There's authority, but it comes from involvement and observation, not direction. I'd even submit that the instant it does begin to come from direction--some one or group deliberately directing the organic growth of the subculture and somehow managing to enforce inclusion or exclusion, then it becomes a brand with little difference from Nike or American Apparel or [insert BNF name here]'s fandom. And I don't doubt that there are many people looking for that authority, because with the authority comes sanction and endorsement, and then legitimacy and there are thousands of people who'd be happy to promote their "licensed Steampunk product," possibly endorsed by Sir or Lady Bigname-In-The-Biz.


--Athena

This inclusion, or exclusion, is pretty much what I ran into and what soured me on the whole thing.
Steampunk should be more accurately termed as a "subgenre." Genre applies more to the type of story being told than the milieu in which it is told. There are steampunk romances, steampunk science fiction, steampunk fantasy, steampunk mystery, etc.

Genre itself is something of an arbitrary creation. How do you define genre? Is it by where a story is shelved in the bookstore? The library? By what it says on the spine or the inside cover flap?


"Steampunk" as a subgenre is going to feature airships and goggles for quite some time, because those are the most recognizable icons of the emergent body of works. Many stories will feature them, some more prominently than others, and some will do a better job of it than others. It will also feature tried-and-true storylines because, quite frankly, that's what people like to read. It never gets old to see the bad guys get theirs in the end, and it never gets old to see the hero and heroine end up happy. There are only about 37 plots in all of fiction, and steampunk is only one of many milieus in which to tell them.

Commercial publishing (which is where you'll see the bulk of the stories--the bulk of any trending subject matter of stories, really) exists to sell as many books to as many people as possible, which means that the most recognizable elements--the ones already considered cliche and de riguere by the early adopters--are going to be used not to preach to the choir, but to attract the converts. So while one might already find the airships and goggles tiresome, there are about twenty more who haven't yet encountered anything like it, but will be intrigued by this one book that you might find tiresome.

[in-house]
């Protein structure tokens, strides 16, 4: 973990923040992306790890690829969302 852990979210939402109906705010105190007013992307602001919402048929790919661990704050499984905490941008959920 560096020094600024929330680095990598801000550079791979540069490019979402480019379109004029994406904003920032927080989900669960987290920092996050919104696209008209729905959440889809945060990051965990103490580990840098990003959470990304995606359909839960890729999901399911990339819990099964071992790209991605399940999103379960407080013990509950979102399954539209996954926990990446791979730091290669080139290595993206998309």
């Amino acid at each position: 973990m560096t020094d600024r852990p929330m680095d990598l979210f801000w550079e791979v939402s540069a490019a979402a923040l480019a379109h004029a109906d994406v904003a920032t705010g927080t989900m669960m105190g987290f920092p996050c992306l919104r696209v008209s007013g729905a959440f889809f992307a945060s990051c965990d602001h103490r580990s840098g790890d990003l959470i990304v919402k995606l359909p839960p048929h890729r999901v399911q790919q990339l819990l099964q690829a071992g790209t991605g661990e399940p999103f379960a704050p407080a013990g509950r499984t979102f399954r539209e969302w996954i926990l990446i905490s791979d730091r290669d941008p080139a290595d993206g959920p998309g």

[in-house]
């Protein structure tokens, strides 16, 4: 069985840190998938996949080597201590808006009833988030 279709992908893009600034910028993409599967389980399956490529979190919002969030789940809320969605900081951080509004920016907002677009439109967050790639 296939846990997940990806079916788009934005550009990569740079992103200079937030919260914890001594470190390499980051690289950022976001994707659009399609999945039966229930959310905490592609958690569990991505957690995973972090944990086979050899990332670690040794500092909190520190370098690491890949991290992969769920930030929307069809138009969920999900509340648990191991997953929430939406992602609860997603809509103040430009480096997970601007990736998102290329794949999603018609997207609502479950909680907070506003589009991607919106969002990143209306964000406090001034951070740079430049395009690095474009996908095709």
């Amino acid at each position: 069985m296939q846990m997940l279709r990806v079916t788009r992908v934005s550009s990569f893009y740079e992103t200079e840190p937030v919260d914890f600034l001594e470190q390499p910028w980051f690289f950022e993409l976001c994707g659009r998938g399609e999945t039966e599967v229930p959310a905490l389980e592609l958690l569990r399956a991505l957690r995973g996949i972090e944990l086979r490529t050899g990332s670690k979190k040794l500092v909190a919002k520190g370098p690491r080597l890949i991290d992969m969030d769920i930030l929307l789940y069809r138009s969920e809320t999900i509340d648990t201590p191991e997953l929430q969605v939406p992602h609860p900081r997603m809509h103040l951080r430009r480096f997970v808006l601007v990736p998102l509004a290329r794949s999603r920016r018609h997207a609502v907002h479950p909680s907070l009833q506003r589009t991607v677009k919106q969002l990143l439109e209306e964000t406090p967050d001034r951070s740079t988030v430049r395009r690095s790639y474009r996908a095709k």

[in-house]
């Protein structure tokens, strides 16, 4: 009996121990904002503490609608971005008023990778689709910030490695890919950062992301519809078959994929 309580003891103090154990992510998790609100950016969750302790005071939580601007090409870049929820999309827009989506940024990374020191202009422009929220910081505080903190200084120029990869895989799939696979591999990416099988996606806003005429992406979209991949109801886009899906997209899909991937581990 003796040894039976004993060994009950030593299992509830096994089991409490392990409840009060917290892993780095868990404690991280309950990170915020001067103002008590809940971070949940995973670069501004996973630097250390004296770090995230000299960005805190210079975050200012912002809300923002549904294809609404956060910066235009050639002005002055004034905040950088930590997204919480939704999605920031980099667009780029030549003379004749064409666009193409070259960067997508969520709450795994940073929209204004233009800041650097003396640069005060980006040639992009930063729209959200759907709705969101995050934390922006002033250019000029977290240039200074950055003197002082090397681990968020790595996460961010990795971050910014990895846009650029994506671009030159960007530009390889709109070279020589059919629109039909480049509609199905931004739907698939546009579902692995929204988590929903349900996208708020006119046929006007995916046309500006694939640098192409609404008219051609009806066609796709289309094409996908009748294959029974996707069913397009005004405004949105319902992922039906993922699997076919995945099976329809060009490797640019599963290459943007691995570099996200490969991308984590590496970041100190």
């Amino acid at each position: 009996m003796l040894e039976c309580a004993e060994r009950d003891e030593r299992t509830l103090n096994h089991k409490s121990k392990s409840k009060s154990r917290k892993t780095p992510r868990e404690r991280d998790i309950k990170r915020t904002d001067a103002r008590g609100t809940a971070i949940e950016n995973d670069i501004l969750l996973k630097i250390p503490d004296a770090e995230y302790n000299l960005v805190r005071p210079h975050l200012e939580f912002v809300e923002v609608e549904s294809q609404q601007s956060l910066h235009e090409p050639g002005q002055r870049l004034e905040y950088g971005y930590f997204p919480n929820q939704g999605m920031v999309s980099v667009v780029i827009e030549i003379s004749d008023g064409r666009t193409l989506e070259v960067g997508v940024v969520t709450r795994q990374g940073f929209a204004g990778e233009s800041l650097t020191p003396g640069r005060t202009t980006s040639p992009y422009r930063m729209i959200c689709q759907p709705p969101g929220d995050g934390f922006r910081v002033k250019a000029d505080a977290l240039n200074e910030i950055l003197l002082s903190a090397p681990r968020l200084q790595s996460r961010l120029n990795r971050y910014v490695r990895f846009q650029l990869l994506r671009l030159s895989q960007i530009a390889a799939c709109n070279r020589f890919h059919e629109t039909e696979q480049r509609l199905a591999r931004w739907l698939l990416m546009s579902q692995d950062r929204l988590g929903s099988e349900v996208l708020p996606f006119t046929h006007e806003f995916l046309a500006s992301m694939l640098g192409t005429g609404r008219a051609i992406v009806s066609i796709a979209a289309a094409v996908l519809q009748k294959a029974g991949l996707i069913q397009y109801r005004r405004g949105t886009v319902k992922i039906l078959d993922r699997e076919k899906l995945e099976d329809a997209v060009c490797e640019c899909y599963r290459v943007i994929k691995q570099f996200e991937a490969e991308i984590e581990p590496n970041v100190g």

--Athena


Piechur said:
Alexandra Victoria Hollingshead said:
It is for this reason that I believe steampunk cannot achieve true success as a genre. It is rare to find a book that is reacting to steampunk consciously that doesn't have an airship, a man wearing goggles, and/or a gratuitous number of cogs on the cover.

It is also rare to find a fantasy book without a sword, a horse, a castle or a dragon on the cover. Does it mean that fantasy cannot achieve true success as a genre? It's funny when people use fallacy to expose a fallacy.

BTW, Thanks for the advice on writing, but I have to ask you - are you an expert: a writer, an editor, a publisher or a scholar?